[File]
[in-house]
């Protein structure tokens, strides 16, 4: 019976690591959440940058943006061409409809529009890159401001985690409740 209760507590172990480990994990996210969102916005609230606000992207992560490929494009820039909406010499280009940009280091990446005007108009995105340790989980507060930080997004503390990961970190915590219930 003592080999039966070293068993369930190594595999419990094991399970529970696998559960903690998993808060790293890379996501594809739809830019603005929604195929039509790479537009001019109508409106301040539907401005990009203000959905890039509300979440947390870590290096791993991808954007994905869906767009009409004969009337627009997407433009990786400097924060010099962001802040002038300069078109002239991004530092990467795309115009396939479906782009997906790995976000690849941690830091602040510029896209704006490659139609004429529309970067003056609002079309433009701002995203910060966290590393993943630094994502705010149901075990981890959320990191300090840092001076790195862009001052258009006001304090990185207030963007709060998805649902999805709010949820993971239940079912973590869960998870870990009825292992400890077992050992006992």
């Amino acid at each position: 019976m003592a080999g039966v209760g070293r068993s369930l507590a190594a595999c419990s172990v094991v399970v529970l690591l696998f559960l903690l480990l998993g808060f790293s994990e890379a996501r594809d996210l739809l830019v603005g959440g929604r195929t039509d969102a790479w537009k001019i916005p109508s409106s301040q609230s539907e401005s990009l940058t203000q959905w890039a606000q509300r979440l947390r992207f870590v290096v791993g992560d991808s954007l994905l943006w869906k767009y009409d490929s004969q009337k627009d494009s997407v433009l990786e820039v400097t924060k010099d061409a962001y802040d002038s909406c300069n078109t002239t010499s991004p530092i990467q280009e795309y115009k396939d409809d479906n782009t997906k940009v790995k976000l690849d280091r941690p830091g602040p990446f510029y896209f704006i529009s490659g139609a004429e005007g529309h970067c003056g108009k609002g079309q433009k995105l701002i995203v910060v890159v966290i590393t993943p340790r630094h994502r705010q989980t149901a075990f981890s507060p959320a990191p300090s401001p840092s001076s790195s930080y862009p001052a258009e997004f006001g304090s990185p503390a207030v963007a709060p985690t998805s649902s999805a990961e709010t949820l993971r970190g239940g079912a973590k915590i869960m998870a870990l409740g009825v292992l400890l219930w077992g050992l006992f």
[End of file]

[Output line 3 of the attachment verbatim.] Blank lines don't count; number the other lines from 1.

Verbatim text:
């Amino acid at each position: 019976m003592a080999g039966v209760g070293r068993s369930l507590a190594a595999c419990s172990v094991v399970v529970l690591l696998f559960l903690l480990l998993g808060f790293s994990e890379a996501r594809d996210l739809l830019v603005g959440g929604r195929t039509d969102a790479w537009k001019i916005p109508s409106s301040q609230s539907e401005s990009l940058t203000q959905w890039a606000q509300r979440l947390r992207f870590v290096v791993g992560d991808s954007l994905l943006w869906k767009y009409d490929s004969q009337k627009d494009s997407v433009l990786e820039v400097t924060k010099d061409a962001y802040d002038s909406c300069n078109t002239t010499s991004p530092i990467q280009e795309y115009k396939d409809d479906n782009t997906k940009v790995k976000l690849d280091r941690p830091g602040p990446f510029y896209f704006i529009s490659g139609a004429e005007g529309h970067c003056g108009k609002g079309q433009k995105l701002i995203v910060v890159v966290i590393t993943p340790r630094h994502r705010q989980t149901a075990f981890s507060p959320a990191p300090s401001p840092s001076s790195s930080y862009p001052a258009e997004f006001g304090s990185p503390a207030v963007a709060p985690t998805s649902s999805a990961e709010t949820l993971r970190g239940g079912a973590k915590i869960m998870a870990l409740g009825v292992l400890l219930w077992g050992l006992f």